The third wing of the United States federal government, the Judiciary, tends not to receive as much attention as the Executive (the President) or the Legislature (Congress). However, there is a compelling argument that the Supreme Court may play a considerable role in the following weeks for the Republican Party.
At the moment the Republicans are divided: join with the fraud-outsider, Donald Trump, or resist his brand of demagogic populism. Of course, the race isn’t over: National Review recently endorsed Ted Cruz, arguing that the Texan Senator was the only chance to chance to hold Trump at bay in the primaries, and Hillary at bay in the general.
This is a last resort for many Republicans, but it may well be too late. Should Trump win Florida next week, it will be very difficult to stop him becoming the Republican nominee. Should that happen, some within the Republican ranks would rather forfeit this election than see the party they love be stolen by the style of race-baiting, divisive language of Donald Trump.
There is a big problem for these figures, from Mitt Romney to Lindsey Graham and Ben Sasse: the next President will appoint at least one, perhaps as many as three or four Supreme Court Justices.
Under the Constitution the President selects nominees for vacant seats on the nine-person Supreme Court, and these nominees have to be approved by Congress. With the recent passing of conservative justice Antonin Scalia, there is a vacant seat. The Republican held Congress has made it known publicly that they will refuse any nominees sent by Democratic President Obama. This has caused considerable debate, but the Congress is within its rights to refuse any nominees sent down by the Oval Office.
However Congress will not hold out forever. The next President will be nominating new Justices, and that is very important.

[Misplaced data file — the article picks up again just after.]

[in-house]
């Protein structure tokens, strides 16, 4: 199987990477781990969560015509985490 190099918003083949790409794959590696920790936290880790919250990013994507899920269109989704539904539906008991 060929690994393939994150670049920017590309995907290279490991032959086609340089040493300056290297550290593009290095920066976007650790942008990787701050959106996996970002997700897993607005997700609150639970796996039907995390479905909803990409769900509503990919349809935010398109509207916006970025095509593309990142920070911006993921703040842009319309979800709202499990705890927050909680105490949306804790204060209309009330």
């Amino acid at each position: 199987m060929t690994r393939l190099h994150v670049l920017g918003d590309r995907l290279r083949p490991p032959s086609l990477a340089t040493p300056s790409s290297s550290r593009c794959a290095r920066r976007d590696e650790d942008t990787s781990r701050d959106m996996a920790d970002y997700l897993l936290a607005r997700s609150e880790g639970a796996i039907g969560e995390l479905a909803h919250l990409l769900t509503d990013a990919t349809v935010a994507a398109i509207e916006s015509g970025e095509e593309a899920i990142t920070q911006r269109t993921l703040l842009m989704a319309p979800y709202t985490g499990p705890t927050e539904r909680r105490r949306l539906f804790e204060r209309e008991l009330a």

The Republicans may care more about controlling the Court than the Democrats. For many conservatives, the Judiciary is their last defence on a range of social issues, from political donations to abortion, gay marriage to Obamacare. Justice Scalia was a hero for constitutional conservatives who believed that the Constitution was a fixed document, and that laws should be based off a straight reading of the text, as opposed to the ‘living document’ argument that allows for re-interpretation as long as the core message of the Constitution is maintained. Should the Democrats win the White House, the Supreme Court will veer liberal for years to come.
That is why the New York Post has called for Republicans to unify behind Trump. Should the Republican ‘loyalist’ wing refuse to accept Trump, and support a third-party ticket purely in order to ruin Trump’s chances against the Democrats, they will potentially be yielding the Court for a generation.
Trump is far from the ideal candidate for these Republicans, but he may be controllable. Cynical as it is, some within the GOP consider it most important to put any Republican in the White House, if only to prevent the Democrats overwhelming the Supreme Court.